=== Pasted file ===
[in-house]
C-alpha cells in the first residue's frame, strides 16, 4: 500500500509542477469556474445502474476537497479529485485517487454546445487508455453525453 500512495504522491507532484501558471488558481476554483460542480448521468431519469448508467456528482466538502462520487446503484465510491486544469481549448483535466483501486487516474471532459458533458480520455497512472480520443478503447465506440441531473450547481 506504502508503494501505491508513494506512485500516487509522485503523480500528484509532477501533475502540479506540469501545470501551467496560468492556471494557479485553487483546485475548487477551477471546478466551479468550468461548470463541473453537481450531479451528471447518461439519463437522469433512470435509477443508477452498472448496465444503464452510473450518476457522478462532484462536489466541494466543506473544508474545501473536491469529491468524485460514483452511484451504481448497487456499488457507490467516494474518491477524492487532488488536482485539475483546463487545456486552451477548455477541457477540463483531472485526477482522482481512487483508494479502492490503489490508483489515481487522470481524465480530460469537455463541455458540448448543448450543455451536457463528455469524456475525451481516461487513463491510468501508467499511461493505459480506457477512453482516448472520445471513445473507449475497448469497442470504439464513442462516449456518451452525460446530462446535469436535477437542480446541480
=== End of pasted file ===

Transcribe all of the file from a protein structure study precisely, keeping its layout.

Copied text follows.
[in-house]
C-alpha cells in the first residue's frame, strides 16, 4: 500500500509542477469556474445502474476537497479529485485517487454546445487508455453525453 500512495504522491507532484501558471488558481476554483460542480448521468431519469448508467456528482466538502462520487446503484465510491486544469481549448483535466483501486487516474471532459458533458480520455497512472480520443478503447465506440441531473450547481 506504502508503494501505491508513494506512485500516487509522485503523480500528484509532477501533475502540479506540469501545470501551467496560468492556471494557479485553487483546485475548487477551477471546478466551479468550468461548470463541473453537481450531479451528471447518461439519463437522469433512470435509477443508477452498472448496465444503464452510473450518476457522478462532484462536489466541494466543506473544508474545501473536491469529491468524485460514483452511484451504481448497487456499488457507490467516494474518491477524492487532488488536482485539475483546463487545456486552451477548455477541457477540463483531472485526477482522482481512487483508494479502492490503489490508483489515481487522470481524465480530460469537455463541455458540448448543448450543455451536457463528455469524456475525451481516461487513463491510468501508467499511461493505459480506457477512453482516448472520445471513445473507449475497448469497442470504439464513442462516449456518451452525460446530462446535469436535477437542480446541480